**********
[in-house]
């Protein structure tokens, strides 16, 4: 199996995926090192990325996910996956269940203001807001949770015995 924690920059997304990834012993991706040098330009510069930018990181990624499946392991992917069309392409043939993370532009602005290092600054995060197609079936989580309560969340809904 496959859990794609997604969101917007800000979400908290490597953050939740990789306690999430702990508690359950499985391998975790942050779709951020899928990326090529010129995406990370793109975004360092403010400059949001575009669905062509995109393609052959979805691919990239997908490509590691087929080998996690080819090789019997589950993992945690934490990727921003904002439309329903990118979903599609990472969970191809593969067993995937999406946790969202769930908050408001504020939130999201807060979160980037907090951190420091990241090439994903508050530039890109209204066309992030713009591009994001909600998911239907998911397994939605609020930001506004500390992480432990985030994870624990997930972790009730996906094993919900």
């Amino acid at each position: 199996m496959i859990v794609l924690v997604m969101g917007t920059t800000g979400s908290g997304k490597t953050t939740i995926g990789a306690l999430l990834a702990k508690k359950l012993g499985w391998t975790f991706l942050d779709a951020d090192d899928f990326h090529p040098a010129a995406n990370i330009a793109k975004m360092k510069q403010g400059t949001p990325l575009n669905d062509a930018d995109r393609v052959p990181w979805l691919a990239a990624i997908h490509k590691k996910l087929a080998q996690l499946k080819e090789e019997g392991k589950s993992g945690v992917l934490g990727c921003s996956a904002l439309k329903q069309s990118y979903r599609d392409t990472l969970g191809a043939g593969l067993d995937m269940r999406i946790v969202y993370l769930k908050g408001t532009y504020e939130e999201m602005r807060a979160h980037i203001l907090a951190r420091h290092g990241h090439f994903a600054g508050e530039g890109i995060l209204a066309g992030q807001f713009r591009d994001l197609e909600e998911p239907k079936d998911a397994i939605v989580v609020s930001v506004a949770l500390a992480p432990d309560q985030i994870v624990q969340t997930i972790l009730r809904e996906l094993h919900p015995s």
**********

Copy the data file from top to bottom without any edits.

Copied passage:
[in-house]
């Protein structure tokens, strides 16, 4: 199996995926090192990325996910996956269940203001807001949770015995 924690920059997304990834012993991706040098330009510069930018990181990624499946392991992917069309392409043939993370532009602005290092600054995060197609079936989580309560969340809904 496959859990794609997604969101917007800000979400908290490597953050939740990789306690999430702990508690359950499985391998975790942050779709951020899928990326090529010129995406990370793109975004360092403010400059949001575009669905062509995109393609052959979805691919990239997908490509590691087929080998996690080819090789019997589950993992945690934490990727921003904002439309329903990118979903599609990472969970191809593969067993995937999406946790969202769930908050408001504020939130999201807060979160980037907090951190420091990241090439994903508050530039890109209204066309992030713009591009994001909600998911239907998911397994939605609020930001506004500390992480432990985030994870624990997930972790009730996906094993919900």
């Amino acid at each position: 199996m496959i859990v794609l924690v997604m969101g917007t920059t800000g979400s908290g997304k490597t953050t939740i995926g990789a306690l999430l990834a702990k508690k359950l012993g499985w391998t975790f991706l942050d779709a951020d090192d899928f990326h090529p040098a010129a995406n990370i330009a793109k975004m360092k510069q403010g400059t949001p990325l575009n669905d062509a930018d995109r393609v052959p990181w979805l691919a990239a990624i997908h490509k590691k996910l087929a080998q996690l499946k080819e090789e019997g392991k589950s993992g945690v992917l934490g990727c921003s996956a904002l439309k329903q069309s990118y979903r599609d392409t990472l969970g191809a043939g593969l067993d995937m269940r999406i946790v969202y993370l769930k908050g408001t532009y504020e939130e999201m602005r807060a979160h980037i203001l907090a951190r420091h290092g990241h090439f994903a600054g508050e530039g890109i995060l209204a066309g992030q807001f713009r591009d994001l197609e909600e998911p239907k079936d998911a397994i939605v989580v609020s930001v506004a949770l500390a992480p432990d309560q985030i994870v624990q969340t997930i972790l009730r809904e996906l094993h919900p015995s």